Copying emails from your Gmail account to an external flash drive is one method of backing up your emails, allowing you to keep your own copy of any important messages or attachments in addition to the copies stored on Google's servers. The Gmail interface does not allow you to download emails as individual files, but you can work around this issue by downloading your emails to an email client such as Outlook or Thunderbird. Most email clients allow you to save emails as individual files, either to your computer's hard drive or to removable storage.
Open your mail client and select the option to add a new account. Work through the client's steps to set your Gmail account up. Some mail clients only require you to enter your Gmail username and password, but if your mail client requests server details, enter “pop.gmail.com” as your incoming mail server and “smtp.gmail.com” as your outgoing server (omit the quote marks for both entries).
Sign in to the Gmail website, click the cog icon, and then select "Settings” from the drop-down menu to access the Settings page.
Click the “Forwarding and POP/IMAP” tab, and then select the “Enable POP for All Mail (Even Mail That's Already Been Downloaded)” radio button. This tells Gmail to send all existing mail to your email client.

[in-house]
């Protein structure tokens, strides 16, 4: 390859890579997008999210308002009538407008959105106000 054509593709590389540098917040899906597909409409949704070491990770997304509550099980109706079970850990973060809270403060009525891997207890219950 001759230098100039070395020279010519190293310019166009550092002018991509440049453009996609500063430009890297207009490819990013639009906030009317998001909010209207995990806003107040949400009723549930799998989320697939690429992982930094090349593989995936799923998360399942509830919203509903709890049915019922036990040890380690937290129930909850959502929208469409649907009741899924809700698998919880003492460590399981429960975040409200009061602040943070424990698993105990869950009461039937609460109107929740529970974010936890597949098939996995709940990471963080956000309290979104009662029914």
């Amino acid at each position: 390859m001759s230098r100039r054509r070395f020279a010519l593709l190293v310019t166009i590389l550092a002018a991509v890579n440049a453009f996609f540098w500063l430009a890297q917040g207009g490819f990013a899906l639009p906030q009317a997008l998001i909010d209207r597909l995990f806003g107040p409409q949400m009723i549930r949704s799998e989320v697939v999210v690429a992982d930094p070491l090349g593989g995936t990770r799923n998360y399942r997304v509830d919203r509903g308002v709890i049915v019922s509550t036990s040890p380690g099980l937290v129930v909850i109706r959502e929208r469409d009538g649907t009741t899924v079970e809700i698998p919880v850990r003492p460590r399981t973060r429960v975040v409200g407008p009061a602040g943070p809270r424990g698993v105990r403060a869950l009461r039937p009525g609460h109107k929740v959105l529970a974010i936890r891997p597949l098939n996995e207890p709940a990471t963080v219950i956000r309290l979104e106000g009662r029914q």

Click "Save Changes” to exit the Settings menu, and then connect the flash drive to your computer.
Open your mail client and scan for new messages. The entire contents of your Gmail inbox are downloaded to the client.
Select the emails you wish to save to the flash drive, click “File,” and then select “Save” to open the client's Save dialog box.
Select the flash drive as the save location for the files, and then click “Save” to write the email files to the drive.
- Because Gmail messages are downloaded in batches, you may have to wait a bit for all your Gmail emails to appear in your mail client.
- Consider using an encrypted flash drive if your emails contain sensitive information. If you lose an unencrypted flash drive with email files on it, anyone who finds the drive will be able to read those files.
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